Harry Potter has no idea how famous he is. That’s because he’s being raised by his miserable aunt and uncle who are terrified Harry will learn that he’s really a wizard, just as his parents were. But everything changes when Harry is summoned to attend an infamous school for wizards, and he begins to discover some clues about his illustrious birthright. From the surprising way he is greeted by a lovable giant, to the unique curriculum and colorful faculty at his unusual school, Harry finds himself drawn deep inside a mystical world he never knew existed and closer to his own noble destiny.

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3. Brave New World: Aldous Huxley

The astonishing novel Brave New World, originally published in 1932, presents Aldous Huxley’s vision of the future- of a world utterly transformed. Through the most efficient scientific and psychological engineering, people are genetically designed to be passive and therefore consistently useful to the ruling class. This powerful work of speculative fiction sheds a blazing critical light on the present and is considered to be Huxley’s most enduring masterpieces.

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2. The Other Boleyn Girl: Philipa Gregory

When Mary Boleyn comes to court as an innocent girl of fourteen, she catches the eye of the handsome and charming Henry VIII. Dazzled by the king, Mary falls in love with both her golden prince and her growing role as unofficial queen. However, she soon realizes just how much she is a pawn in her family’s ambitious plots as the king’s interest begins to wane, and soon she is forced to step aside for her best friend and rival: her sister, Anne. With her own destiny suddenly unknown, Mary realizes that she must defy her family and take fate into her own hands.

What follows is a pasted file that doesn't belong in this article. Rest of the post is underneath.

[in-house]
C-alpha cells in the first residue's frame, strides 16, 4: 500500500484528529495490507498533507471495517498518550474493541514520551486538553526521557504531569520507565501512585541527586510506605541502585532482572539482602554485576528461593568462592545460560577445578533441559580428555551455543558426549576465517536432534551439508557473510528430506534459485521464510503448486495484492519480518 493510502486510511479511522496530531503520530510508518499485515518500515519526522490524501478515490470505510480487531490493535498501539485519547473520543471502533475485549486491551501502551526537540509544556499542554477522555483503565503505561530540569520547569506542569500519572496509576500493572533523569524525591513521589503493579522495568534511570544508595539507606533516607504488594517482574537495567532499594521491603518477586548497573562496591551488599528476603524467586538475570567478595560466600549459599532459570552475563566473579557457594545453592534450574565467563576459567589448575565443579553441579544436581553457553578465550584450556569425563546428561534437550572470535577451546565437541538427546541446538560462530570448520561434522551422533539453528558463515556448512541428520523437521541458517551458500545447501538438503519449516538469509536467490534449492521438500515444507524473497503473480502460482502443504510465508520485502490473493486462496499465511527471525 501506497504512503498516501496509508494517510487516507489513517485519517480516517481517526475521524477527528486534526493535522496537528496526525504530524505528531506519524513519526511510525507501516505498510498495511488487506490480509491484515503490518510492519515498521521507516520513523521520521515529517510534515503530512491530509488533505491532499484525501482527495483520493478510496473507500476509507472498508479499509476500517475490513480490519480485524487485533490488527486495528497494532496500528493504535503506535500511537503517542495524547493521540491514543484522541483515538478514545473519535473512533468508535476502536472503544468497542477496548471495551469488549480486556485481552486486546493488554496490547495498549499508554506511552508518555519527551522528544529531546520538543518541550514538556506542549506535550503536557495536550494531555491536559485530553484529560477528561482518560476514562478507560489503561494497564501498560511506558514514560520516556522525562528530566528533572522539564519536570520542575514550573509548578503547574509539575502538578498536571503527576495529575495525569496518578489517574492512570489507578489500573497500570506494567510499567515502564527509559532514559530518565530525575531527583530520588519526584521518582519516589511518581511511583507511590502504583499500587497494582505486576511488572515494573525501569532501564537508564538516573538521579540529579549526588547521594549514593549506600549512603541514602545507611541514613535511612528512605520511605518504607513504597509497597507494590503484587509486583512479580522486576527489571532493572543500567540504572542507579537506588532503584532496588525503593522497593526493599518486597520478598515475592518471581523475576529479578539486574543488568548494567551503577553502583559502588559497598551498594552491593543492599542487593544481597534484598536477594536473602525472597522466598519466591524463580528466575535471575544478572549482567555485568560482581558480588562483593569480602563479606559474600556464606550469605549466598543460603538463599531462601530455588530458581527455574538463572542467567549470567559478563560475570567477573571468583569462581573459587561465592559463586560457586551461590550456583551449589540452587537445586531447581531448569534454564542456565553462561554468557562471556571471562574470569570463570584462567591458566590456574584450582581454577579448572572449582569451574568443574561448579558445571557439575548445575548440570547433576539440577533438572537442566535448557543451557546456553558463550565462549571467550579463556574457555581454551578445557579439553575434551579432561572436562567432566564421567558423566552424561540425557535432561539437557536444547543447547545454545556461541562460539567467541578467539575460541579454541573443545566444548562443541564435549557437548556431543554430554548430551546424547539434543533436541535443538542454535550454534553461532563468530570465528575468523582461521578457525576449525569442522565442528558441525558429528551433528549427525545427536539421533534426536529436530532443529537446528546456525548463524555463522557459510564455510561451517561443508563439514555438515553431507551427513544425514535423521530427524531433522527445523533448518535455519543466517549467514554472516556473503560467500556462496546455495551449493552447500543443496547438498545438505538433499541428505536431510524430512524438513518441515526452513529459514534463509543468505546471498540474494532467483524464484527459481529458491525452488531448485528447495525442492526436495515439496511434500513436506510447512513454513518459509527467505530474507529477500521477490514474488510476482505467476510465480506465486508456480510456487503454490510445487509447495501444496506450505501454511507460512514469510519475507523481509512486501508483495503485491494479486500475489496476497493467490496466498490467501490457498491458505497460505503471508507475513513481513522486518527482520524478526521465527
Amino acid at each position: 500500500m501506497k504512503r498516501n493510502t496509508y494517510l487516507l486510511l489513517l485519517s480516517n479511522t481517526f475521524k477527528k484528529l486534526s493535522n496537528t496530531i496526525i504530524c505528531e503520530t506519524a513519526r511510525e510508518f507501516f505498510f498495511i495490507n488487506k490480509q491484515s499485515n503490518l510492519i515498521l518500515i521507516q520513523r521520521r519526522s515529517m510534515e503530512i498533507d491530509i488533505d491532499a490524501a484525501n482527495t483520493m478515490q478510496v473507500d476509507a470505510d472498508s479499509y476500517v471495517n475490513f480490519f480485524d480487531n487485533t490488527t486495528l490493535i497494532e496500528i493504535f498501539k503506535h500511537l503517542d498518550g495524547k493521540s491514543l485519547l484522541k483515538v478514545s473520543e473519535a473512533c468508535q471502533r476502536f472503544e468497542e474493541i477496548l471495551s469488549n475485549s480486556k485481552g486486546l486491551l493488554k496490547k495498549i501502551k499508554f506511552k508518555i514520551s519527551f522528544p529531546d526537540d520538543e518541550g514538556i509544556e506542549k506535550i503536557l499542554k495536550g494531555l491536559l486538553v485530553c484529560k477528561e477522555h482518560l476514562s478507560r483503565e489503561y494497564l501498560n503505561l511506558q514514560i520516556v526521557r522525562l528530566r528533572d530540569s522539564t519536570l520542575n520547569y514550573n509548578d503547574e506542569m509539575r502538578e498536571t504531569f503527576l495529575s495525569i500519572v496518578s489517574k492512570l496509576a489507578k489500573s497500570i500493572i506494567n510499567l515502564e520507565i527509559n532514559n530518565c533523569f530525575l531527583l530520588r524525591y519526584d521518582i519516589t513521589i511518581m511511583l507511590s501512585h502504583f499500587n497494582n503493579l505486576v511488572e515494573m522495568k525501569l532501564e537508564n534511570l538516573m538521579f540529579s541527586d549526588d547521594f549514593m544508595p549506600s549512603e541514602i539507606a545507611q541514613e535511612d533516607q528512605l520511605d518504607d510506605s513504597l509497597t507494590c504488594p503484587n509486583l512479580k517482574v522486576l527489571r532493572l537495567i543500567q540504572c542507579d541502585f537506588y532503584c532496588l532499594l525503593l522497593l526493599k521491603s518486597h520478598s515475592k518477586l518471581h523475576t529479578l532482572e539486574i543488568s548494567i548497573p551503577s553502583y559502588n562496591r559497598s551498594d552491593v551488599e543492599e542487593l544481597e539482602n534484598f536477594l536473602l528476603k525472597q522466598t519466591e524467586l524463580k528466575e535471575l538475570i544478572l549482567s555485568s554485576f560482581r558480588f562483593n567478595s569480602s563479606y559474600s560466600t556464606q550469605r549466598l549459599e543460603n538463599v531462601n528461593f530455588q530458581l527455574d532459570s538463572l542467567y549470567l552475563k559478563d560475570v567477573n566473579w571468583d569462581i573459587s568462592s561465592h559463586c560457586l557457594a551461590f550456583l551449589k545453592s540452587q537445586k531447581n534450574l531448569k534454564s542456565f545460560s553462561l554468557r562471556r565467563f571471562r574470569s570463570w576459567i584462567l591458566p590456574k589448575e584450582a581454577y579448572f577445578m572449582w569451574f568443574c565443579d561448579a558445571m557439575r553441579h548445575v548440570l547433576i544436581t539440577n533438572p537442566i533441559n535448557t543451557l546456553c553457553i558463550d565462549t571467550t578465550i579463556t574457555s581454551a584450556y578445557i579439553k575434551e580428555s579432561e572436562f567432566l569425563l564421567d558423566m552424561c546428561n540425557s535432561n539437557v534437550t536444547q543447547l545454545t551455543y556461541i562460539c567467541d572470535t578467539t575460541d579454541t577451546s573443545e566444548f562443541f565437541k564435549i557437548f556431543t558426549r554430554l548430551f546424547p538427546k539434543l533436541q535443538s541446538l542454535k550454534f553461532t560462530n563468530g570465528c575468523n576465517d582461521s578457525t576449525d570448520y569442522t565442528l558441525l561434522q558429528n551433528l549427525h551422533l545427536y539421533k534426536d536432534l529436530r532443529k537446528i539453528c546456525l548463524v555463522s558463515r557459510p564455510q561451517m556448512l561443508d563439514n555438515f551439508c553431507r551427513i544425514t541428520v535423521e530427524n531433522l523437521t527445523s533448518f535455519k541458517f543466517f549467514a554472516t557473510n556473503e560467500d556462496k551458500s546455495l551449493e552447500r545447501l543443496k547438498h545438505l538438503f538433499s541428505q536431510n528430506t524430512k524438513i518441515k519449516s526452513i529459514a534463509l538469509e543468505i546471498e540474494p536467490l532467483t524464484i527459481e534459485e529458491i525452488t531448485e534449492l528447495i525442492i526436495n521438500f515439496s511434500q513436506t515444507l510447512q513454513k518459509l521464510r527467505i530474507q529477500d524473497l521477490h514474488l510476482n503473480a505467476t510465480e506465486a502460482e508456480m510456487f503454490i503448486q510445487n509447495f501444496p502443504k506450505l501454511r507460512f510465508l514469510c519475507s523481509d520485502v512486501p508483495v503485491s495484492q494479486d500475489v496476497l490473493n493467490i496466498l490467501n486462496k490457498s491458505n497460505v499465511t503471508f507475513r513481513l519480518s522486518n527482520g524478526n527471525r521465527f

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1. Poison Study: Maria V. Snyder

About to be executed for murder, Yelena is offered an extraordinary reprieve. She’ll eat the best meals, have rooms in the palace- and risk assassination by anyone trying to kill the Commander of Ixia. And so Yelena chooses to become a food taster. But the chief of security, leaving nothing to chance, deliberately feeds her Butterfly’s Dusté and only by appearing for her daily antidote will she delay an agonizing death from the poison. As Yelena tries to escape her new dilemma, disasters keep mounting. Rebels plot to seize Ixia and Yelena develops magical powers she can’t control. Her life is threatened again and choices must be made. But this time the outcomes aren’t so clear—.

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#AdventurousApril: Archaeology Adventures

18 Apr

April is one of the hardest months in the school year. Everyone is ready for school to be over and yet there is still a ton to do! Added on top of all this is registration for classes, which inexplicably comes with thinking about the future.

Personally, I have always known what I wanted to do both for my bachelor’s degree and my master’s degree, but suddenly out of almost no where, I was not so sure. Essentially it started with my school tour last month. It got me thinking about things, always dangerous, I know. What it really came down to was that I did not think I could be happy being a Professor for the rest of my life, not that I did not want to teach, but I did not want to do research (a big part of being a professor).